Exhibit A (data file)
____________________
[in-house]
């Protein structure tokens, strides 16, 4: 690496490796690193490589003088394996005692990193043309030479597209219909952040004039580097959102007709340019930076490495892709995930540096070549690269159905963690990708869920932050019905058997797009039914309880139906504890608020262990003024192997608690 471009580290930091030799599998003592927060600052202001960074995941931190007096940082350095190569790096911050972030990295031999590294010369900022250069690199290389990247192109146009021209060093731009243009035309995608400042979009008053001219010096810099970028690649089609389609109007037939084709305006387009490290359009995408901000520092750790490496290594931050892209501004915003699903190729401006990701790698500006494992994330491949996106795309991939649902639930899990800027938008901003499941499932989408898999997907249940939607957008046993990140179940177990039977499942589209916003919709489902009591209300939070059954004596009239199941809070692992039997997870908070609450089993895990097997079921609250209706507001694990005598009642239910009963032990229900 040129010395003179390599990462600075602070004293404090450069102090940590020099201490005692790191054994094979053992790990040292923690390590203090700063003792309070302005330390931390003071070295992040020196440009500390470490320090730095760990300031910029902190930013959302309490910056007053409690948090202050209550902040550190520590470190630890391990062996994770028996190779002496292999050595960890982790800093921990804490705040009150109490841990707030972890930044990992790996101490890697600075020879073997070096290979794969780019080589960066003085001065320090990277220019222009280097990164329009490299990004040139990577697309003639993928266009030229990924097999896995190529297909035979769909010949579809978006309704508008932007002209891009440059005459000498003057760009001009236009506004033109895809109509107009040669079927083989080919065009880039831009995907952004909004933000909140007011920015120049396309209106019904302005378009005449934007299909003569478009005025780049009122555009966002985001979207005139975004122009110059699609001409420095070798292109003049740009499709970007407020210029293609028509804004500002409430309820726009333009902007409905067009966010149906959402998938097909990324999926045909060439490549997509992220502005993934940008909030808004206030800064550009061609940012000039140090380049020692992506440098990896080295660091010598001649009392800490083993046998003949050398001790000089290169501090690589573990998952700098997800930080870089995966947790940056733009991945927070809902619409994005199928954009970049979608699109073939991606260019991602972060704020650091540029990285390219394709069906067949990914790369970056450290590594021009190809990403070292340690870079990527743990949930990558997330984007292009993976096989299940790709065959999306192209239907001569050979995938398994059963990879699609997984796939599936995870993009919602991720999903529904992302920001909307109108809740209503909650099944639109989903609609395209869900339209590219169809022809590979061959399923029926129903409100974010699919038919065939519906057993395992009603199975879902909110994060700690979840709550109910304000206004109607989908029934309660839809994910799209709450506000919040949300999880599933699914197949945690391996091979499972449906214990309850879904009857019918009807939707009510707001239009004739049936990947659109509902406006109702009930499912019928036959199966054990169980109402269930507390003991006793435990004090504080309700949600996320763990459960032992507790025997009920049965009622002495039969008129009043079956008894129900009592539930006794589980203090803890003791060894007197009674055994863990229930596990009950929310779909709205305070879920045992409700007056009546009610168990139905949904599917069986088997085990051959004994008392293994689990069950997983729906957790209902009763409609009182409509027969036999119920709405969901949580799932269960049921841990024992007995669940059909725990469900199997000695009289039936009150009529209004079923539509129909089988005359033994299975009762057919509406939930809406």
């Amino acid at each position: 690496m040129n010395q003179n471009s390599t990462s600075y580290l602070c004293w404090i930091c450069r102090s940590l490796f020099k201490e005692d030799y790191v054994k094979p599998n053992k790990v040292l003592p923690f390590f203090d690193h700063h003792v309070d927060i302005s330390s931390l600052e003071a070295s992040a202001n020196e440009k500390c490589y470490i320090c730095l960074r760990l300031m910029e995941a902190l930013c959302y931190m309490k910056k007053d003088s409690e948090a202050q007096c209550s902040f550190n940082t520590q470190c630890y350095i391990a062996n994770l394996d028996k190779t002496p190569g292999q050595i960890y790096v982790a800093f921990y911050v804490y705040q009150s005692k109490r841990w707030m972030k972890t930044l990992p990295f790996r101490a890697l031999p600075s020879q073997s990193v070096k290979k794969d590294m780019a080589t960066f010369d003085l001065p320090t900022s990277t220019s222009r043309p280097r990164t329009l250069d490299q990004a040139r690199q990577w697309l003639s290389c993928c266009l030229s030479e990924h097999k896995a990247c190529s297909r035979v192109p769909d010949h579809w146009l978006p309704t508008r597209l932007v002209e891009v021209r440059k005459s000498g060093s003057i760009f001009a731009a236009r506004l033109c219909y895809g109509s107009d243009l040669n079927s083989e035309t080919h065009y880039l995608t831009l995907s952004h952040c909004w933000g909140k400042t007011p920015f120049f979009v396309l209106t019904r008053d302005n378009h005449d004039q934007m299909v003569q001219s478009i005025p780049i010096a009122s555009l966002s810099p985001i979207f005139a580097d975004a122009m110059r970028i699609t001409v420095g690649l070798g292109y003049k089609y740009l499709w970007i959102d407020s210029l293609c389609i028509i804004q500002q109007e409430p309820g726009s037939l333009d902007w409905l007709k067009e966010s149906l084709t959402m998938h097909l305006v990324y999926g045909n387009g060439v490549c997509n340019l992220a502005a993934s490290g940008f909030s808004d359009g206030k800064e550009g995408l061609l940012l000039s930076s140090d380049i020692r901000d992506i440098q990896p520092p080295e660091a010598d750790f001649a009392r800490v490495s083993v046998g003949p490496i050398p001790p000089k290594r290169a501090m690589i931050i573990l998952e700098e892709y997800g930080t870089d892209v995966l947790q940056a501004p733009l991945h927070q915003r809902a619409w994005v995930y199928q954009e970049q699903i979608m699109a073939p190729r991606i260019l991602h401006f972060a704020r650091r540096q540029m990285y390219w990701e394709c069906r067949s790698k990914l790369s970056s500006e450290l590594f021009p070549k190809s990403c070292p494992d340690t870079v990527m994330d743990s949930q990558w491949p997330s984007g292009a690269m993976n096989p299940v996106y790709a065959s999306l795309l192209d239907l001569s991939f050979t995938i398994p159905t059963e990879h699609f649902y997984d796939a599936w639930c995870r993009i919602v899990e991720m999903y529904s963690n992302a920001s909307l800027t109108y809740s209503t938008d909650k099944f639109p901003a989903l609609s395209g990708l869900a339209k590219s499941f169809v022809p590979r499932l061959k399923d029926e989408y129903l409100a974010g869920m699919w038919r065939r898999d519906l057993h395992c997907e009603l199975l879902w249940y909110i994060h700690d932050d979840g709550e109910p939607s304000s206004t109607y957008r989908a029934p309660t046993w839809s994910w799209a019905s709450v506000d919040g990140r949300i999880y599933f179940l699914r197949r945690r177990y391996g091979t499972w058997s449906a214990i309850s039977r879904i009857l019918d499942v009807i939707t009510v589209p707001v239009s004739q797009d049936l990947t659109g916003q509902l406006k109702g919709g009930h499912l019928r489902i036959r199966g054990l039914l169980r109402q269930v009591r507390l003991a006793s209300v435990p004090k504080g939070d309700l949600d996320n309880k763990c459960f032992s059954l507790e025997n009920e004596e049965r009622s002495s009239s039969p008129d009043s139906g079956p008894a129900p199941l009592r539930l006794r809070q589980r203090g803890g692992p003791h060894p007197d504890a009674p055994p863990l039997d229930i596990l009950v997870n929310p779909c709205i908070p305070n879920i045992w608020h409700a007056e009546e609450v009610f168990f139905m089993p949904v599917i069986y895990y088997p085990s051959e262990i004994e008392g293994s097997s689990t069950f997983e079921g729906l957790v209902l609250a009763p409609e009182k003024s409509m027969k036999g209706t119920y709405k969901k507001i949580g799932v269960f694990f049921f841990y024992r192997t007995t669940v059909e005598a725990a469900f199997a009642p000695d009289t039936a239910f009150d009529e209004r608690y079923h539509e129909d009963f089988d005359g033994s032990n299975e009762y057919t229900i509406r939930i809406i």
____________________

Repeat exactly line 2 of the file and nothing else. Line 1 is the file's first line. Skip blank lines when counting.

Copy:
């Protein structure tokens, strides 16, 4: 690496490796690193490589003088394996005692990193043309030479597209219909952040004039580097959102007709340019930076490495892709995930540096070549690269159905963690990708869920932050019905058997797009039914309880139906504890608020262990003024192997608690 471009580290930091030799599998003592927060600052202001960074995941931190007096940082350095190569790096911050972030990295031999590294010369900022250069690199290389990247192109146009021209060093731009243009035309995608400042979009008053001219010096810099970028690649089609389609109007037939084709305006387009490290359009995408901000520092750790490496290594931050892209501004915003699903190729401006990701790698500006494992994330491949996106795309991939649902639930899990800027938008901003499941499932989408898999997907249940939607957008046993990140179940177990039977499942589209916003919709489902009591209300939070059954004596009239199941809070692992039997997870908070609450089993895990097997079921609250209706507001694990005598009642239910009963032990229900 040129010395003179390599990462600075602070004293404090450069102090940590020099201490005692790191054994094979053992790990040292923690390590203090700063003792309070302005330390931390003071070295992040020196440009500390470490320090730095760990300031910029902190930013959302309490910056007053409690948090202050209550902040550190520590470190630890391990062996994770028996190779002496292999050595960890982790800093921990804490705040009150109490841990707030972890930044990992790996101490890697600075020879073997070096290979794969780019080589960066003085001065320090990277220019222009280097990164329009490299990004040139990577697309003639993928266009030229990924097999896995190529297909035979769909010949579809978006309704508008932007002209891009440059005459000498003057760009001009236009506004033109895809109509107009040669079927083989080919065009880039831009995907952004909004933000909140007011920015120049396309209106019904302005378009005449934007299909003569478009005025780049009122555009966002985001979207005139975004122009110059699609001409420095070798292109003049740009499709970007407020210029293609028509804004500002409430309820726009333009902007409905067009966010149906959402998938097909990324999926045909060439490549997509992220502005993934940008909030808004206030800064550009061609940012000039140090380049020692992506440098990896080295660091010598001649009392800490083993046998003949050398001790000089290169501090690589573990998952700098997800930080870089995966947790940056733009991945927070809902619409994005199928954009970049979608699109073939991606260019991602972060704020650091540029990285390219394709069906067949990914790369970056450290590594021009190809990403070292340690870079990527743990949930990558997330984007292009993976096989299940790709065959999306192209239907001569050979995938398994059963990879699609997984796939599936995870993009919602991720999903529904992302920001909307109108809740209503909650099944639109989903609609395209869900339209590219169809022809590979061959399923029926129903409100974010699919038919065939519906057993395992009603199975879902909110994060700690979840709550109910304000206004109607989908029934309660839809994910799209709450506000919040949300999880599933699914197949945690391996091979499972449906214990309850879904009857019918009807939707009510707001239009004739049936990947659109509902406006109702009930499912019928036959199966054990169980109402269930507390003991006793435990004090504080309700949600996320763990459960032992507790025997009920049965009622002495039969008129009043079956008894129900009592539930006794589980203090803890003791060894007197009674055994863990229930596990009950929310779909709205305070879920045992409700007056009546009610168990139905949904599917069986088997085990051959004994008392293994689990069950997983729906957790209902009763409609009182409509027969036999119920709405969901949580799932269960049921841990024992007995669940059909725990469900199997000695009289039936009150009529209004079923539509129909089988005359033994299975009762057919509406939930809406």